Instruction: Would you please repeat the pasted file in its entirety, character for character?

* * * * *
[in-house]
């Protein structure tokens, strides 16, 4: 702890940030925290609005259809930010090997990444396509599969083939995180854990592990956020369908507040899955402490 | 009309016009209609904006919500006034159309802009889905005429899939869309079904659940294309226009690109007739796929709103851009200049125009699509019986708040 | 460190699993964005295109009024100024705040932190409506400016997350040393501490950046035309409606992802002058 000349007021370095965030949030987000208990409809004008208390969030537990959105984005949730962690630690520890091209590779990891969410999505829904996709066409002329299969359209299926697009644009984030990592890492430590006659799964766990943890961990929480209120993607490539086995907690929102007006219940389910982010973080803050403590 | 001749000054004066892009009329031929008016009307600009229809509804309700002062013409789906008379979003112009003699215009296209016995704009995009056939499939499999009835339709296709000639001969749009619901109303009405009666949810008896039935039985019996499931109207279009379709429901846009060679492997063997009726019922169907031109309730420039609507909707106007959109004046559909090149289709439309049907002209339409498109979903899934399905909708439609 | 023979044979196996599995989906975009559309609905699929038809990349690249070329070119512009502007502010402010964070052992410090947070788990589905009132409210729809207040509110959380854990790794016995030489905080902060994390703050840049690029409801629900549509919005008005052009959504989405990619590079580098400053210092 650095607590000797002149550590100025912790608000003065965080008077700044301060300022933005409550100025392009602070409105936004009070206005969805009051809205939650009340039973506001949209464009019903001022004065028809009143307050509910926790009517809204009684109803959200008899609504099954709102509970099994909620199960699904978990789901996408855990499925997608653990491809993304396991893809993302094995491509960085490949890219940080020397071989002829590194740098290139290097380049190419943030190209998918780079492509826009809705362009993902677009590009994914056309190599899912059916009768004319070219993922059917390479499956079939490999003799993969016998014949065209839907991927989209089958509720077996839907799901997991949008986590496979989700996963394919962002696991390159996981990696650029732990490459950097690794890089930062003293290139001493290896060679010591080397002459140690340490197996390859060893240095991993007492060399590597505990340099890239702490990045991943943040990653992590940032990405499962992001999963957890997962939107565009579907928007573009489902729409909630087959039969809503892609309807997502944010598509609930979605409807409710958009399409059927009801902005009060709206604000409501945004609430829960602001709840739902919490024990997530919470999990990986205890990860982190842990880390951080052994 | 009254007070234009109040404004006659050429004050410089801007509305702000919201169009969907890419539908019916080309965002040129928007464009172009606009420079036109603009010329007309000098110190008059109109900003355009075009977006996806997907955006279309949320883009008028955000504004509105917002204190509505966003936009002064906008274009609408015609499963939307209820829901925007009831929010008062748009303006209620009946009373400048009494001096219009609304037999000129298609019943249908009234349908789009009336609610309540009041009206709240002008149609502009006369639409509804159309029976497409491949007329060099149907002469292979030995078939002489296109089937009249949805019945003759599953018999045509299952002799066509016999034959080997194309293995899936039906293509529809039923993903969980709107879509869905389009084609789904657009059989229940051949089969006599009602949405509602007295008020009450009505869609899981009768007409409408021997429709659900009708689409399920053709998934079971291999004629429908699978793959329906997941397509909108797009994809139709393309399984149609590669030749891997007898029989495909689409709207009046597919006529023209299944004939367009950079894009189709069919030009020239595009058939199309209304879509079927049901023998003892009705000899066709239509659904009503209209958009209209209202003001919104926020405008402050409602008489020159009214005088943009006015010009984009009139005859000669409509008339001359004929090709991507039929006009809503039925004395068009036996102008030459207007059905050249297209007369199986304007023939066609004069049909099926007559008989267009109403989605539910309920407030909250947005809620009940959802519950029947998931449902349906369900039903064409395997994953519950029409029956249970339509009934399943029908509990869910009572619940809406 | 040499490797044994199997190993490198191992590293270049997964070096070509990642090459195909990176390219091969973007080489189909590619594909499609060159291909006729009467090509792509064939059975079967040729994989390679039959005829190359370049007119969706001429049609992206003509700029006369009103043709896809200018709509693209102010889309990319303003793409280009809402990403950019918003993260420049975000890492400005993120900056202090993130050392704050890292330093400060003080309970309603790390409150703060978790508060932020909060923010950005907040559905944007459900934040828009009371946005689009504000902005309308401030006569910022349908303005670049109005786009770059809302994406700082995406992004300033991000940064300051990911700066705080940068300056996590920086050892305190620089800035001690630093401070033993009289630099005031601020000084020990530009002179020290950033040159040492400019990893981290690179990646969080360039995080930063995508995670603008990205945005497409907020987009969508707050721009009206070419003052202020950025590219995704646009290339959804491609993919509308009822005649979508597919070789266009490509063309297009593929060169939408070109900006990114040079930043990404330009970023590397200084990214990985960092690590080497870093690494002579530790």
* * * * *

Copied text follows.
[in-house]
């Protein structure tokens, strides 16, 4: 702890940030925290609005259809930010090997990444396509599969083939995180854990592990956020369908507040899955402490 | 009309016009209609904006919500006034159309802009889905005429899939869309079904659940294309226009690109007739796929709103851009200049125009699509019986708040 | 460190699993964005295109009024100024705040932190409506400016997350040393501490950046035309409606992802002058 000349007021370095965030949030987000208990409809004008208390969030537990959105984005949730962690630690520890091209590779990891969410999505829904996709066409002329299969359209299926697009644009984030990592890492430590006659799964766990943890961990929480209120993607490539086995907690929102007006219940389910982010973080803050403590 | 001749000054004066892009009329031929008016009307600009229809509804309700002062013409789906008379979003112009003699215009296209016995704009995009056939499939499999009835339709296709000639001969749009619901109303009405009666949810008896039935039985019996499931109207279009379709429901846009060679492997063997009726019922169907031109309730420039609507909707106007959109004046559909090149289709439309049907002209339409498109979903899934399905909708439609 | 023979044979196996599995989906975009559309609905699929038809990349690249070329070119512009502007502010402010964070052992410090947070788990589905009132409210729809207040509110959380854990790794016995030489905080902060994390703050840049690029409801629900549509919005008005052009959504989405990619590079580098400053210092 650095607590000797002149550590100025912790608000003065965080008077700044301060300022933005409550100025392009602070409105936004009070206005969805009051809205939650009340039973506001949209464009019903001022004065028809009143307050509910926790009517809204009684109803959200008899609504099954709102509970099994909620199960699904978990789901996408855990499925997608653990491809993304396991893809993302094995491509960085490949890219940080020397071989002829590194740098290139290097380049190419943030190209998918780079492509826009809705362009993902677009590009994914056309190599899912059916009768004319070219993922059917390479499956079939490999003799993969016998014949065209839907991927989209089958509720077996839907799901997991949008986590496979989700996963394919962002696991390159996981990696650029732990490459950097690794890089930062003293290139001493290896060679010591080397002459140690340490197996390859060893240095991993007492060399590597505990340099890239702490990045991943943040990653992590940032990405499962992001999963957890997962939107565009579907928007573009489902729409909630087959039969809503892609309807997502944010598509609930979605409807409710958009399409059927009801902005009060709206604000409501945004609430829960602001709840739902919490024990997530919470999990990986205890990860982190842990880390951080052994 | 009254007070234009109040404004006659050429004050410089801007509305702000919201169009969907890419539908019916080309965002040129928007464009172009606009420079036109603009010329007309000098110190008059109109900003355009075009977006996806997907955006279309949320883009008028955000504004509105917002204190509505966003936009002064906008274009609408015609499963939307209820829901925007009831929010008062748009303006209620009946009373400048009494001096219009609304037999000129298609019943249908009234349908789009009336609610309540009041009206709240002008149609502009006369639409509804159309029976497409491949007329060099149907002469292979030995078939002489296109089937009249949805019945003759599953018999045509299952002799066509016999034959080997194309293995899936039906293509529809039923993903969980709107879509869905389009084609789904657009059989229940051949089969006599009602949405509602007295008020009450009505869609899981009768007409409408021997429709659900009708689409399920053709998934079971291999004629429908699978793959329906997941397509909108797009994809139709393309399984149609590669030749891997007898029989495909689409709207009046597919006529023209299944004939367009950079894009189709069919030009020239595009058939199309209304879509079927049901023998003892009705000899066709239509659904009503209209958009209209209202003001919104926020405008402050409602008489020159009214005088943009006015010009984009009139005859000669409509008339001359004929090709991507039929006009809503039925004395068009036996102008030459207007059905050249297209007369199986304007023939066609004069049909099926007559008989267009109403989605539910309920407030909250947005809620009940959802519950029947998931449902349906369900039903064409395997994953519950029409029956249970339509009934399943029908509990869910009572619940809406 | 040499490797044994199997190993490198191992590293270049997964070096070509990642090459195909990176390219091969973007080489189909590619594909499609060159291909006729009467090509792509064939059975079967040729994989390679039959005829190359370049007119969706001429049609992206003509700029006369009103043709896809200018709509693209102010889309990319303003793409280009809402990403950019918003993260420049975000890492400005993120900056202090993130050392704050890292330093400060003080309970309603790390409150703060978790508060932020909060923010950005907040559905944007459900934040828009009371946005689009504000902005309308401030006569910022349908303005670049109005786009770059809302994406700082995406992004300033991000940064300051990911700066705080940068300056996590920086050892305190620089800035001690630093401070033993009289630099005031601020000084020990530009002179020290950033040159040492400019990893981290690179990646969080360039995080930063995508995670603008990205945005497409907020987009969508707050721009009206070419003052202020950025590219995704646009290339959804491609993919509308009822005649979508597919070789266009490509063309297009593929060169939408070109900006990114040079930043990404330009970023590397200084990214990985960092690590080497870093690494002579530790």